Google is starting a tradition of celebrating the legacy of the computing world's pioneers. It celebrated the work of Alan Turing earlier this year and helped raise funds to preserve the place where some of his biggest achievements were made.
Now, Google is underlining the legacy of Leonardo Torres-Quevedo an inventor from the early 20th century.
His creations pushed the technology of the times to its limits, among his many inventions is El Ajedrecista, The Chess Player, what is considered to be the very first computer game.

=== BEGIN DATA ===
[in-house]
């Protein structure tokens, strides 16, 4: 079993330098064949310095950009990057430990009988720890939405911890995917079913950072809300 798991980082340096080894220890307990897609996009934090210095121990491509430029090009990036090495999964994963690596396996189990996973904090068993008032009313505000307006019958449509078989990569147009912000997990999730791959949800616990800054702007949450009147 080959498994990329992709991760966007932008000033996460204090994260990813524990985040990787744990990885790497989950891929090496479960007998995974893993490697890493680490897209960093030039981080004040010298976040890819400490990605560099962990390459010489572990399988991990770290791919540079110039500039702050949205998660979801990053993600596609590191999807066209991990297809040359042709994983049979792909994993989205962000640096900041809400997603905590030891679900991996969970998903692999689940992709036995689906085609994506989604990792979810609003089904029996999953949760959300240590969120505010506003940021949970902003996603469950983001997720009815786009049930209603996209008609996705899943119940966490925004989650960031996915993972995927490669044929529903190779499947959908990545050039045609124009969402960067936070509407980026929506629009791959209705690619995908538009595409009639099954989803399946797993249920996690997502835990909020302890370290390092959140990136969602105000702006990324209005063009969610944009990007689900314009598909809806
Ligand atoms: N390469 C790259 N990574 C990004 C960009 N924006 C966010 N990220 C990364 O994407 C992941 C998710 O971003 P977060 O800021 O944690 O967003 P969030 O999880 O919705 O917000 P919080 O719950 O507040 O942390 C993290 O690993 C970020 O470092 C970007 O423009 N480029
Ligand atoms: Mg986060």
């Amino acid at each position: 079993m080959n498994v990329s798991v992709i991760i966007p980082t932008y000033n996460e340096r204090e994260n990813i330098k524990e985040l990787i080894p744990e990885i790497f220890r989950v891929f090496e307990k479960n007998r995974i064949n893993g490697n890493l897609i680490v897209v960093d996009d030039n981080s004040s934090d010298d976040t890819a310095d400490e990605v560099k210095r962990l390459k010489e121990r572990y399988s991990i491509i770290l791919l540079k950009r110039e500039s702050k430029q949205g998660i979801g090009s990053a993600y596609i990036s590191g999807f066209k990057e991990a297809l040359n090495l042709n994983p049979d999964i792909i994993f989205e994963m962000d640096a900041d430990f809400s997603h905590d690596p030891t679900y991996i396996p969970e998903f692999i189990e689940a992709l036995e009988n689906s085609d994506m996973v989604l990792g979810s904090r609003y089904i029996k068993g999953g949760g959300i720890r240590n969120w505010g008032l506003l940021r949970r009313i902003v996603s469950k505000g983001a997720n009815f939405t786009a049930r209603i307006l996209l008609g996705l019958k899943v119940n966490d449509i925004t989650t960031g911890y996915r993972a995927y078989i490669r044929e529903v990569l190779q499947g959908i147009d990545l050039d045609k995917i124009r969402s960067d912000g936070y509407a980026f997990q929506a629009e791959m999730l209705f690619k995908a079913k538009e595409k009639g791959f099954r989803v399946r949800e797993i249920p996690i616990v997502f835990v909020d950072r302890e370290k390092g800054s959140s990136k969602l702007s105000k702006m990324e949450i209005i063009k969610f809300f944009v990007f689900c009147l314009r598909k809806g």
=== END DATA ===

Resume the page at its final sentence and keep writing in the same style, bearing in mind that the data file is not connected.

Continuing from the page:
Granted, it wasn't a digital computer, those weren't invented yet, but this contraption could play against a human and make decisions based on what the other player was doing.
The game was limited to just three chess pieces and it was "rigged" so that the computer had no way of losing, but this was in 1912, 100 years ago.
To celebrate this, Google is getting together with the Telecommunication Engineering department of the Technical University of Madrid to house a conference
next week dedicated to Torres-Quevedo's legacy.